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Judge’s ‘Impartial’ Hint Reverberates

Posted February. 18, 2006 02:59,   


Legal circles are buzzing over Supreme Court Chief Justice Lee Yong-hoon’s remarks hinting at a lack of impartiality in a judgment handed down in the Doosan Group slush fund case. Lee reportedly referred to an old Korean saying: “Being granted the privileges of one’s former post,” fueling discussion over the reason for his remarks and whether they were appropriate.

One Supreme Court judge said, “Up until now, decisions from judges differed greatly according to a defendant’s social status and a defendant’s lawyers. Lee’s remark reflects his thought that the courts brought the public’s distrust onto themselves.” Lee is known to be dissatisfied with some high level judges that have shown such patterns in their decisions.

Lee’s remark about granting privileges to certain people may have been influenced by criticism from the outside. During his National Assembly confirmation hearing last year, Lee received criticism from questioners about the partial atmosphere in courtrooms.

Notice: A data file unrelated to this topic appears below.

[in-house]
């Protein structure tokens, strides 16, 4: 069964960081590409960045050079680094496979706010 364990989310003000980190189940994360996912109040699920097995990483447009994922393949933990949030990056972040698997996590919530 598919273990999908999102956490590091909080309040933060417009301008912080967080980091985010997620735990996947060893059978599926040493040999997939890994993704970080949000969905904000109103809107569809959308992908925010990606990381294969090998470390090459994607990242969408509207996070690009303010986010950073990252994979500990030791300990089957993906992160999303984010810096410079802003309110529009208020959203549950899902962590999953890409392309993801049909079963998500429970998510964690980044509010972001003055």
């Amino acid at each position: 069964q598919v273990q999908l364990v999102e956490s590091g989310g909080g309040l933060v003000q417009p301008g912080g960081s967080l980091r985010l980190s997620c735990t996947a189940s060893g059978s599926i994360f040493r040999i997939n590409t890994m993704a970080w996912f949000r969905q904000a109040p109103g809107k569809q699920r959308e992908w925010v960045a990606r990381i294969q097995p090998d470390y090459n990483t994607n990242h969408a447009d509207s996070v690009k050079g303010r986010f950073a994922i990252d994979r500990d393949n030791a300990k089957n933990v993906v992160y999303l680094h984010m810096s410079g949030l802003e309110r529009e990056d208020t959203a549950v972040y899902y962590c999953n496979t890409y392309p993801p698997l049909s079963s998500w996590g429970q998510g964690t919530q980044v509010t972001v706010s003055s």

The Doosan Group’s embezzlement case was dubbed the “K High School case” during the trial because it involved judges and lawyers who graduated from that school. The trial judge and three lawyers who are former high-level judges are all graduates of K High School. Incidentally, the Chief Justice is also a former student of K High School.

A Seoul High Court judge said, “Since public trust in the judicature has hit rock bottom, Lee probably felt threatened as the leader of the judicature, and thus made the comment.”

One mid-level prosecutor of the Seoul District Prosecutor’s Office said, “Though the Chief Justice’s remark is correct in principle, it may have infringed on his own independence as a man of law.” Another mid-level prosecutor said, “It is unclear whether it is appropriate for a Chief Justice to publicly denounce a specific decision in a case. It seems like to me a type of populism.”

Korean Bar Association public relations executive Ha Chang-woo said, “I wholly agree with the Chief Justice’s comment. We should take his remark not as interference in a particular case, but as an attempt to recover the trust of the judicature.”

One High Court judge said, “The Chief Justice’s criticism of the decision has two sides.: it may help change deeply rooted illegal bench practices, but it also may damage a judge’s aura of impartiality. Our future task is to minimize the negative effects of his criticism and enhancing the positive.”